Wegeners Granulomatosis (Granulomatosis With Polyangiitis); Microscopic Polyangiitis; Churg Strauss Syndrome (Eosinophilic Granulomatosis With Polyangiitis); Polyarteritis Nodosa; Takayasu Arteritis; Primary CNS Vasculitis; Unclassified Vasculitis

  17. Vasculitis with Alcofenac Therapy

    PubMed Central

    Billings, R. A.; Burry, H. C.; Emslie, F. S.; Kerr, G. D.

    1974-01-01

    Three patients developed a vasculitis while taking alclofenac. Two recovered with corticosteroid therapy, and the third, who had continued to take the drug for a further week despite epistaxis, haemoptysis, haematuria, and cutaneous vasculitis, developed a more persistent vasculitis with histological evidence of progressive renal involvement. ImagesFIG. 1FIG. 2FIG. 3 PMID:4279126

  18. Dermatologic Diagnosis: Leukocytoclastic Vasculitis.

    PubMed

    Einhorn, Joseph; Levis, Joel T

    2015-01-01

    Leukocytoclastic vasculitis (LCV), also termed hypersensitivity vasculitis, is a small-vessel vasculitis. The skin is the organ most commonly involved in LCV. Typical presentation is a painful, burning rash predominantly in the lower extremities. The most common skin manifestation is palpable purpura. Other skin manifestations include maculopapular rash, bullae, papules, plaques, nodules, ulcers, and livedo reticularis. PMID:26176572

  19. Thromboembolic disease in vasculitis

    PubMed Central

    Tomasson, Gunnar; Monach, Paul A.; Merkel, Peter A.

    2011-01-01

    Purpose of review To give an overview of recent clinical findings of thromboembolic disease in vasculitis and provide insight into possible explanations of the association between thrombosis and inflammation. Recent findings A high incidence of venous thrombotic events has recently been described in four distinct cohorts of patients with antineutrophil cytoplasmic antibodies-associated vasculitis (AAV), especially during periods of active disease. No factors other than the vasculitis itself have been identified that explain this high occurrence of thrombosis. Several studies have shown an increased rate of thrombosis in Behçet’s disease, with a different clinical presentation than that observed in AAV. Recent laboratory findings provide exciting insights into a bidirectional feedback loop between coagulation and inflammation that may be applicable to vasculitis. Summary Thrombosis is an important clinical manifestation of some types of vasculitis. Better understanding of the association of thrombosis with inflammation in vasculitis might lead to development of clinically useful biomarkers and new approaches to therapy. Additionally, study of the specific factors involved in thrombosis in systemic vasculitis could help explain the role of inflammation in more common settings of venous thrombotic events. PMID:19077717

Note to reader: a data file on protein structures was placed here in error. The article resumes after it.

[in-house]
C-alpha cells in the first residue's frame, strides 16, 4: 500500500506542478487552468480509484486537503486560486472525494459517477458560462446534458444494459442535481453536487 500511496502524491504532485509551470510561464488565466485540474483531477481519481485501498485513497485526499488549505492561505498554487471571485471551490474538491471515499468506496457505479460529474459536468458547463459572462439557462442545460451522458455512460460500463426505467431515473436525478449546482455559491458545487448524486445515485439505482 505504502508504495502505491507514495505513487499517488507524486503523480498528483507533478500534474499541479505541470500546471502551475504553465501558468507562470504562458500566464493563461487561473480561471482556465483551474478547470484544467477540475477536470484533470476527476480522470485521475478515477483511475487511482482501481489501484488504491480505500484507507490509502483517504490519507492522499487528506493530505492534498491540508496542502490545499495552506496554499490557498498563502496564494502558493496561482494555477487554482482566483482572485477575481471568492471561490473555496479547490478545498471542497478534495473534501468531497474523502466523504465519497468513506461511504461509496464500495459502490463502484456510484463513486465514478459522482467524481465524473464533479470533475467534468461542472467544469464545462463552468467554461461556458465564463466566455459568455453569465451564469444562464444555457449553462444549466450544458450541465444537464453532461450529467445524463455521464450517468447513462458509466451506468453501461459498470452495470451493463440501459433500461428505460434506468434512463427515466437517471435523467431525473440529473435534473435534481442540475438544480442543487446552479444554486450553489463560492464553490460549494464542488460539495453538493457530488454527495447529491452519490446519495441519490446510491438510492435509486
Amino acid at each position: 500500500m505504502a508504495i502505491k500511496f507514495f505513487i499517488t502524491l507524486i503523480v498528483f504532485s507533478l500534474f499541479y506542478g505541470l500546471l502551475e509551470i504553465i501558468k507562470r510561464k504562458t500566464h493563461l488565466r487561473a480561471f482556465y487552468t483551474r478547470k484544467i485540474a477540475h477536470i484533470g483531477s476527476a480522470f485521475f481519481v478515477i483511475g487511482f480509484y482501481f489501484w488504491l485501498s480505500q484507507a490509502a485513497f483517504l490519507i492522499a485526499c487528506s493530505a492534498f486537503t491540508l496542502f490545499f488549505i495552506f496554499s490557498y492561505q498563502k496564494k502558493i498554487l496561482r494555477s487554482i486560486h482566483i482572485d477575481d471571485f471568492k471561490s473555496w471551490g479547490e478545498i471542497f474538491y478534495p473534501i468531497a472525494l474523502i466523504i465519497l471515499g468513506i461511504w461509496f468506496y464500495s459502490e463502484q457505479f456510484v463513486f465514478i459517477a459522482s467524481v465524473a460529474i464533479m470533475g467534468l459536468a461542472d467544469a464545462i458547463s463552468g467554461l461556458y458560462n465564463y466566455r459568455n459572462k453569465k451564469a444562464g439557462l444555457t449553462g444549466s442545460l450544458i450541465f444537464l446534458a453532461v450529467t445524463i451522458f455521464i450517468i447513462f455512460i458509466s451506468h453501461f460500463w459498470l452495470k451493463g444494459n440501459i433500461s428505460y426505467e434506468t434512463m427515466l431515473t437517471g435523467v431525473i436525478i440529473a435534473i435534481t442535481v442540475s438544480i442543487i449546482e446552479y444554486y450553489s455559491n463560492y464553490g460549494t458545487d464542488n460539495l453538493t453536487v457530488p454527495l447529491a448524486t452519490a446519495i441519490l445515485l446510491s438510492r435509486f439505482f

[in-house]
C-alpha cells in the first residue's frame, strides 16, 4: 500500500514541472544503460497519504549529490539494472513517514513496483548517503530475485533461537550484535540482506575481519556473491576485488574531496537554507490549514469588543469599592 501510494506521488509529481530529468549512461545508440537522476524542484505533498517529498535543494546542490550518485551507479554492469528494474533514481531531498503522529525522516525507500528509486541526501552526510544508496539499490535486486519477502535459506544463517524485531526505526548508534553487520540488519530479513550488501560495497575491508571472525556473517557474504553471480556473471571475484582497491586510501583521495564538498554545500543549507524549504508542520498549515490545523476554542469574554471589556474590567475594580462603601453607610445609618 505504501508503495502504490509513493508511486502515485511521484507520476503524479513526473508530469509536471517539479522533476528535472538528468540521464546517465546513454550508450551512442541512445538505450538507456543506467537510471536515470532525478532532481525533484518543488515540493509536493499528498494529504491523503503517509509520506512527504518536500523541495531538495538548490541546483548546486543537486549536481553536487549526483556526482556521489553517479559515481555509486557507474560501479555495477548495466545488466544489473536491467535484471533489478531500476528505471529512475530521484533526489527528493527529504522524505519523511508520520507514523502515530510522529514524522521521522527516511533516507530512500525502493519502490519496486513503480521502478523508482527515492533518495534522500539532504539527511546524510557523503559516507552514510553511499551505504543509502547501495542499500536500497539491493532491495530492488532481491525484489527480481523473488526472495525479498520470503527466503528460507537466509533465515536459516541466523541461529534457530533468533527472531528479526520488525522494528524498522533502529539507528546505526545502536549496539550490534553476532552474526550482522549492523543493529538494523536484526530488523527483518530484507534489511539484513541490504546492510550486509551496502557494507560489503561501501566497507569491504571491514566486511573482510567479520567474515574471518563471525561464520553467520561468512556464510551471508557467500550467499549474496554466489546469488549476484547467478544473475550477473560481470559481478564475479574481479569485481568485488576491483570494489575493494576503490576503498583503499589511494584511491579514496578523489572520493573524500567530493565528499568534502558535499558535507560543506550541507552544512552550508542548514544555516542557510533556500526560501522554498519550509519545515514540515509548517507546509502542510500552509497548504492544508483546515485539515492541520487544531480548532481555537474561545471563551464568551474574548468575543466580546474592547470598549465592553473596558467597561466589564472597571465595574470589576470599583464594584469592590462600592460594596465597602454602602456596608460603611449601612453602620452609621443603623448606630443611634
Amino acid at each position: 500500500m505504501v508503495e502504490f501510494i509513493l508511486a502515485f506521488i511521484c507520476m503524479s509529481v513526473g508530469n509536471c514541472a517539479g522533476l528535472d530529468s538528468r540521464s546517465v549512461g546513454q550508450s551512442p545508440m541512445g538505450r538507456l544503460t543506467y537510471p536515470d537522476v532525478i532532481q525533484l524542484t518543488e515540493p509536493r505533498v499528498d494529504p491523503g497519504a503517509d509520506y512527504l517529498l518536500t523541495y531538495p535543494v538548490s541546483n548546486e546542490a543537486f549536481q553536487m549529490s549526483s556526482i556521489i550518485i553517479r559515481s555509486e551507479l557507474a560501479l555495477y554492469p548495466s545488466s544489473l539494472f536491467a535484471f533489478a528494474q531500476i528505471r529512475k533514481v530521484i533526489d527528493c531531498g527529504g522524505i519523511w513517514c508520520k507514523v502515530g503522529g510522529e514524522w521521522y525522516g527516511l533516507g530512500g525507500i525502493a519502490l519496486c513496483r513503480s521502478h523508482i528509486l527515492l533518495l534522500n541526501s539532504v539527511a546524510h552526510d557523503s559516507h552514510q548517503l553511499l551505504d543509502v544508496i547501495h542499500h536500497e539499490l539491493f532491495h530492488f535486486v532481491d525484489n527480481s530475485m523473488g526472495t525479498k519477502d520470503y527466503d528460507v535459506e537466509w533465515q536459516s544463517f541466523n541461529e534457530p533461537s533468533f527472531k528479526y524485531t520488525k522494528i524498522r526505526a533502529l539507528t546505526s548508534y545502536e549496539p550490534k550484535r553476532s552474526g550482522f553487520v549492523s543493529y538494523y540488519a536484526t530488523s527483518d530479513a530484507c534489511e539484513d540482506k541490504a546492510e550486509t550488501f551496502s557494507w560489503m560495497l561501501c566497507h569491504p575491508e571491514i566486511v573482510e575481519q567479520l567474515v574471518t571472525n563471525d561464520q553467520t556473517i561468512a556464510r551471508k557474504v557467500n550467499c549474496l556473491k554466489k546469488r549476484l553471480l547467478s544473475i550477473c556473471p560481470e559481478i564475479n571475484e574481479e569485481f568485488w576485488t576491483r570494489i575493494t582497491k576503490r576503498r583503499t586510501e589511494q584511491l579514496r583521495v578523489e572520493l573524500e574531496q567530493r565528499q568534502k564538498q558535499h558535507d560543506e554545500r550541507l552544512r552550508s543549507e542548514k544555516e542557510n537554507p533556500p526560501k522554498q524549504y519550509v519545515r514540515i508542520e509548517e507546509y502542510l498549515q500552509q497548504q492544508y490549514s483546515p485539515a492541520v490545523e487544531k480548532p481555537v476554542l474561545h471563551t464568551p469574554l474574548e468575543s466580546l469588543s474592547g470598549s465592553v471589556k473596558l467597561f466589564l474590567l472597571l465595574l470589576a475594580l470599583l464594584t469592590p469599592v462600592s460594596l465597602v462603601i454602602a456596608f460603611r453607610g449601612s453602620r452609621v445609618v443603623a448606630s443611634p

20. Rheumatoid vasculitis - Case report.

    PubMed

    Pecly, Inah Maria Drummond; Ocampo, Juan Felipe; Ramirez, Guillermo Pandales; de Oliveira, Hedi Marinho de Melo Guedes; Saud, Claudia Guerra Murad; Arantes, Milton Dos Reis

    2015-01-01

    Rheumatoid arthritis (RA) is a chronic systemic inflammatory autoimmune disease and its main manifestation is persistent synovitis affecting peripheral joints symmetrically, In spite of its destructive potential, the evolution of RA is highly variable. Some patients may have only a short-term process oligoarticular with minimum lesion, while others suffers a polyarthritis evolving with progressive and continuous involvement of other organ systems such as skin, heart, lungs, muscles and blood vessels rarely leading to rheumatoid vasculitis. The aim of this study was to describe a case of rheumatoid vasculitis a rare and severe condition.